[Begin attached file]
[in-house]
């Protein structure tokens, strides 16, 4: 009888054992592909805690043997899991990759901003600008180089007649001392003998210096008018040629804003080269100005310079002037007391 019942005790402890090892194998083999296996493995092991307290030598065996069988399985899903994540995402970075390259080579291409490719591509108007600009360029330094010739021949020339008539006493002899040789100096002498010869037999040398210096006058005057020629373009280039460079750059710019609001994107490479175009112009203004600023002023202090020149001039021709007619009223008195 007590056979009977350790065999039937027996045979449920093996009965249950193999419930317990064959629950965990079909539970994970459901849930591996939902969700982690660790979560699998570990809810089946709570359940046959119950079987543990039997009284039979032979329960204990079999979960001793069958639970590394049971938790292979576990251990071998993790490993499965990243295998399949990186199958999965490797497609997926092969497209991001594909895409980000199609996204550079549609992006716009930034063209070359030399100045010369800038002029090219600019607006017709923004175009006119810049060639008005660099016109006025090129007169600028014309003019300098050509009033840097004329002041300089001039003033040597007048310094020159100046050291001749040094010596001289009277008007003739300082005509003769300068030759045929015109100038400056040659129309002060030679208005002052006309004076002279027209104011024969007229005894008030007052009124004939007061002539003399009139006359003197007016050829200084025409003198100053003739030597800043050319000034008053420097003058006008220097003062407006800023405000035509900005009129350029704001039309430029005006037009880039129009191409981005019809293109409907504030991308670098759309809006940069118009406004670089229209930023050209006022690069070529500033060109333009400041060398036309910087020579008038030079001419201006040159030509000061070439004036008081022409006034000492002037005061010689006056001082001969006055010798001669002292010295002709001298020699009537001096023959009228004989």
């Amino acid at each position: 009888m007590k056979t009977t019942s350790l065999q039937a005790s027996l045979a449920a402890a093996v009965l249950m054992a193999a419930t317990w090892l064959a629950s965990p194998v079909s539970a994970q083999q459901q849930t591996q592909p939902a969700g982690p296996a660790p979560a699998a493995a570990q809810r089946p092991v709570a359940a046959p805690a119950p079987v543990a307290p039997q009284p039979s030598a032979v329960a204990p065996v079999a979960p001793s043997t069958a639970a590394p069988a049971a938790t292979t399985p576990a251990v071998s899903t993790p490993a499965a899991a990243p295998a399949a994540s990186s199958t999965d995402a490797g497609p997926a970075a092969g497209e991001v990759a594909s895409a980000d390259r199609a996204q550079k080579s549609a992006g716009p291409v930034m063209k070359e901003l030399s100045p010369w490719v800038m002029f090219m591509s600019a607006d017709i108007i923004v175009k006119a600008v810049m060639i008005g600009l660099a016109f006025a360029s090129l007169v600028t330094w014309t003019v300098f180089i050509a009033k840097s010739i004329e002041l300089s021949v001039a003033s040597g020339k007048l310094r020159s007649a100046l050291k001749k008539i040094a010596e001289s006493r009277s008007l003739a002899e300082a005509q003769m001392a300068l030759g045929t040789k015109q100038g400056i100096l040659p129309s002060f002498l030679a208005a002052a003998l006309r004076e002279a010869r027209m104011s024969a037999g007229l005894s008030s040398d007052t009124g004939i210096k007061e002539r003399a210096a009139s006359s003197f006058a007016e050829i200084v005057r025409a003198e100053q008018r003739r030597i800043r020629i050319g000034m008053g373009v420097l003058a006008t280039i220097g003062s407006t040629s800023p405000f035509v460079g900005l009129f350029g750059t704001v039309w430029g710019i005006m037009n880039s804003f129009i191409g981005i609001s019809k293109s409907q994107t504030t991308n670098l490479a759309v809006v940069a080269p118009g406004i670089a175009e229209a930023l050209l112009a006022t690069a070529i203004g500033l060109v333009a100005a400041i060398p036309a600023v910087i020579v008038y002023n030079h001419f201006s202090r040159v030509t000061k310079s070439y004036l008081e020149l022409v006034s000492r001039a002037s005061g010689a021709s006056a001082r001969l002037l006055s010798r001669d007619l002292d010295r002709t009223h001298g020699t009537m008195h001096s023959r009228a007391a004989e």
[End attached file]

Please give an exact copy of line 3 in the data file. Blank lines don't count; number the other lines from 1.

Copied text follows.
């Amino acid at each position: 009888m007590k056979t009977t019942s350790l065999q039937a005790s027996l045979a449920a402890a093996v009965l249950m054992a193999a419930t317990w090892l064959a629950s965990p194998v079909s539970a994970q083999q459901q849930t591996q592909p939902a969700g982690p296996a660790p979560a699998a493995a570990q809810r089946p092991v709570a359940a046959p805690a119950p079987v543990a307290p039997q009284p039979s030598a032979v329960a204990p065996v079999a979960p001793s043997t069958a639970a590394p069988a049971a938790t292979t399985p576990a251990v071998s899903t993790p490993a499965a899991a990243p295998a399949a994540s990186s199958t999965d995402a490797g497609p997926a970075a092969g497209e991001v990759a594909s895409a980000d390259r199609a996204q550079k080579s549609a992006g716009p291409v930034m063209k070359e901003l030399s100045p010369w490719v800038m002029f090219m591509s600019a607006d017709i108007i923004v175009k006119a600008v810049m060639i008005g600009l660099a016109f006025a360029s090129l007169v600028t330094w014309t003019v300098f180089i050509a009033k840097s010739i004329e002041l300089s021949v001039a003033s040597g020339k007048l310094r020159s007649a100046l050291k001749k008539i040094a010596e001289s006493r009277s008007l003739a002899e300082a005509q003769m001392a300068l030759g045929t040789k015109q100038g400056i100096l040659p129309s002060f002498l030679a208005a002052a003998l006309r004076e002279a010869r027209m104011s024969a037999g007229l005894s008030s040398d007052t009124g004939i210096k007061e002539r003399a210096a009139s006359s003197f006058a007016e050829i200084v005057r025409a003198e100053q008018r003739r030597i800043r020629i050319g000034m008053g373009v420097l003058a006008t280039i220097g003062s407006t040629s800023p405000f035509v460079g900005l009129f350029g750059t704001v039309w430029g710019i005006m037009n880039s804003f129009i191409g981005i609001s019809k293109s409907q994107t504030t991308n670098l490479a759309v809006v940069a080269p118009g406004i670089a175009e229209a930023l050209l112009a006022t690069a070529i203004g500033l060109v333009a100005a400041i060398p036309a600023v910087i020579v008038y002023n030079h001419f201006s202090r040159v030509t000061k310079s070439y004036l008081e020149l022409v006034s000492r001039a002037s005061g010689a021709s006056a001082r001969l002037l006055s010798r001669d007619l002292d010295r002709t009223h001298g020699t009537m008195h001096s023959r009228a007391a004989e």